Edward S. Prescott and Robert Townsend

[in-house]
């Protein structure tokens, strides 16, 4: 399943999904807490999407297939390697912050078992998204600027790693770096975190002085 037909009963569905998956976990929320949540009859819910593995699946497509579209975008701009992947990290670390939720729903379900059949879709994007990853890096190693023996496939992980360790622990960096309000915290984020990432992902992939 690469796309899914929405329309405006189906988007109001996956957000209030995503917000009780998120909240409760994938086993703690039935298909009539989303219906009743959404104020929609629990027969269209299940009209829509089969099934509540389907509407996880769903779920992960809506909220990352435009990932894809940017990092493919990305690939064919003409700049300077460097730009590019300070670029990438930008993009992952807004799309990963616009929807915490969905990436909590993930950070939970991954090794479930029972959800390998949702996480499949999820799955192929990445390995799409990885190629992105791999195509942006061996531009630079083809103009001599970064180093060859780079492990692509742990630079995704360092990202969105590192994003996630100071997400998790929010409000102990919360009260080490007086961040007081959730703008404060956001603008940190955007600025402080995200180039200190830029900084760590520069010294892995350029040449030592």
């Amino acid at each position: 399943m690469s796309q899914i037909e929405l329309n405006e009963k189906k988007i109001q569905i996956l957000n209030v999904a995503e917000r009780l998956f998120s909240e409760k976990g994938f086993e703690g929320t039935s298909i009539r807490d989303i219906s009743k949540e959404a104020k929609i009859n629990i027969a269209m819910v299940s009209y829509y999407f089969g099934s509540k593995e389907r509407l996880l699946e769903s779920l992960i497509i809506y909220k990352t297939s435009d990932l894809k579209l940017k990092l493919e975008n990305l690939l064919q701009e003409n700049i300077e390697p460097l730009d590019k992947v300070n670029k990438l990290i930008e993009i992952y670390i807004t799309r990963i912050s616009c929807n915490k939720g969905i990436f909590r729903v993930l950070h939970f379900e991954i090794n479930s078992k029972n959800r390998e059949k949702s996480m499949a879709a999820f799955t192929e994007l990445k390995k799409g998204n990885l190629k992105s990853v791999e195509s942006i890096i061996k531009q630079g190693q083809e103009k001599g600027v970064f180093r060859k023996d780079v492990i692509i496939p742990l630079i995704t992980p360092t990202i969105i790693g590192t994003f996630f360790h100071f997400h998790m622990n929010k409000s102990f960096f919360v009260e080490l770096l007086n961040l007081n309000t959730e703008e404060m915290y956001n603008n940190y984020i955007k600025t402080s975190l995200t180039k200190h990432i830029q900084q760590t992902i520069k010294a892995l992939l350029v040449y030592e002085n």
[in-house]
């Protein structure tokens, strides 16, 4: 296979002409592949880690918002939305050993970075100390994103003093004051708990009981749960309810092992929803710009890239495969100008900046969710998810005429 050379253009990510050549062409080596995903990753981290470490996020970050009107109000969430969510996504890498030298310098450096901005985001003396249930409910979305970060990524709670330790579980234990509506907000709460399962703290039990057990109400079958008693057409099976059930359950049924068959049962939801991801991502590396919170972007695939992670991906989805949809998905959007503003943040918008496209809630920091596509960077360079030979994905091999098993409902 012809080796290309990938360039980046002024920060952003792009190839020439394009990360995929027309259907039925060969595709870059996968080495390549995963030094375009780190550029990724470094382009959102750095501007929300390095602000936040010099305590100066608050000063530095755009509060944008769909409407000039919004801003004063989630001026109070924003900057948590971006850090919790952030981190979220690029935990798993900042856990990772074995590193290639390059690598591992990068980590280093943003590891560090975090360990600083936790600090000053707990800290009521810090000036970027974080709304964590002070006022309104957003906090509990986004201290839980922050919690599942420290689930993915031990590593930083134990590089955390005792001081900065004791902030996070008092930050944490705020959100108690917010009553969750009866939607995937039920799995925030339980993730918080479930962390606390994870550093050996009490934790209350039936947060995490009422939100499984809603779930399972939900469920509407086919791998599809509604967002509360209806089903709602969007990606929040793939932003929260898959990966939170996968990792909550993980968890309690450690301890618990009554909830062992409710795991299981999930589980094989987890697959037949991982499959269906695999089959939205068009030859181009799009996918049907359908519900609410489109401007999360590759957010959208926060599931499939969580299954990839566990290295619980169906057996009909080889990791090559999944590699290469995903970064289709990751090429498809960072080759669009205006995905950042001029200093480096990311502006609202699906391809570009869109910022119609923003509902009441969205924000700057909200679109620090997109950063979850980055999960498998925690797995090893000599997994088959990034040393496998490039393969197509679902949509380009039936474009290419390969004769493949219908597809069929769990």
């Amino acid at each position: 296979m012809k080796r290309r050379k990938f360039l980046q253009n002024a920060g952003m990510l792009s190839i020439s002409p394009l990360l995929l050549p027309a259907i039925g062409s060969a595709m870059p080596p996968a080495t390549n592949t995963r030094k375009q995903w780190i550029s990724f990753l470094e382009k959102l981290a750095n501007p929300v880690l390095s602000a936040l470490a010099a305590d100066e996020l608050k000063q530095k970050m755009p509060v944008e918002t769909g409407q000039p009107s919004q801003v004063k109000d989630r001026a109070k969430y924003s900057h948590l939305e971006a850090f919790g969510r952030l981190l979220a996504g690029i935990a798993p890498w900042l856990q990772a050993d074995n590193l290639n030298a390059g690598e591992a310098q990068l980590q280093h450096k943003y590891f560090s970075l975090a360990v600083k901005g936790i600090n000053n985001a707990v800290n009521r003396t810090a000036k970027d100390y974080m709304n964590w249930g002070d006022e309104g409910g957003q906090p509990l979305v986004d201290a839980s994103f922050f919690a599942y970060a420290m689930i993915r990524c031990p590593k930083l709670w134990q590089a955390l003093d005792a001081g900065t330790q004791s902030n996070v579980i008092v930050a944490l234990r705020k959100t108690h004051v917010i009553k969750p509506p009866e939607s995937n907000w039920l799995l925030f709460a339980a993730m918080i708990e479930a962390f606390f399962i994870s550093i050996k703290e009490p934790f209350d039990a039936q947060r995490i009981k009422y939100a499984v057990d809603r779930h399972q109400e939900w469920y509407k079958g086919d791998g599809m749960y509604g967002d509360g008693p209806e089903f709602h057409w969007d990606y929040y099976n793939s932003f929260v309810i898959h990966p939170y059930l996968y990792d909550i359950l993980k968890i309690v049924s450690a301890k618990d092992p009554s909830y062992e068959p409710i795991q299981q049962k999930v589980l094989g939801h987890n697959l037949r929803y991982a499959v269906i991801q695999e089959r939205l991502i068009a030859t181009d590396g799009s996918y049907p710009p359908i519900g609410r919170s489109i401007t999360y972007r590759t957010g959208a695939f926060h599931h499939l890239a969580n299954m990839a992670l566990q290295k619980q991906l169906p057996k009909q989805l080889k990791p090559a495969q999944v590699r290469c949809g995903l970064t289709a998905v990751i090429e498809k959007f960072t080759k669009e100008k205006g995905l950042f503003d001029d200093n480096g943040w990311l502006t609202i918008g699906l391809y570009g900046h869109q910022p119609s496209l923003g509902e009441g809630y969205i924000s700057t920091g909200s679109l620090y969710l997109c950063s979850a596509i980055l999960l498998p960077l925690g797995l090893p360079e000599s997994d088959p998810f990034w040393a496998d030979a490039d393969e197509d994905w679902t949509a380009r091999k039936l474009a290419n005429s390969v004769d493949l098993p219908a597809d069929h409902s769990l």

Using private information and club theories, this paper develops a theory of firms in general equilibrium. Firms are defined to be assignments of technologies and agents to clubs. In equilibrium, firms form endogenously and multiple types may co-exist. We formulate the general equilibrium problem as both a Pareto program and as a competitive equilibrium. Welfare and existence theorems are provided. In the competitive equilibrium, club memberships are priced and purchased, so the market determines which organizations exist as well as who is a member. Pareto optima and competitive equilibria of several examples are computed. In our examples, elements of limited commitment and monitoring capabilities are important factors that affect both the internal organization of firms and their equilibrium distribution. Furthermore, equilibrium organizational structure varies with the aggregate endowment of capital and the distribution of wealth.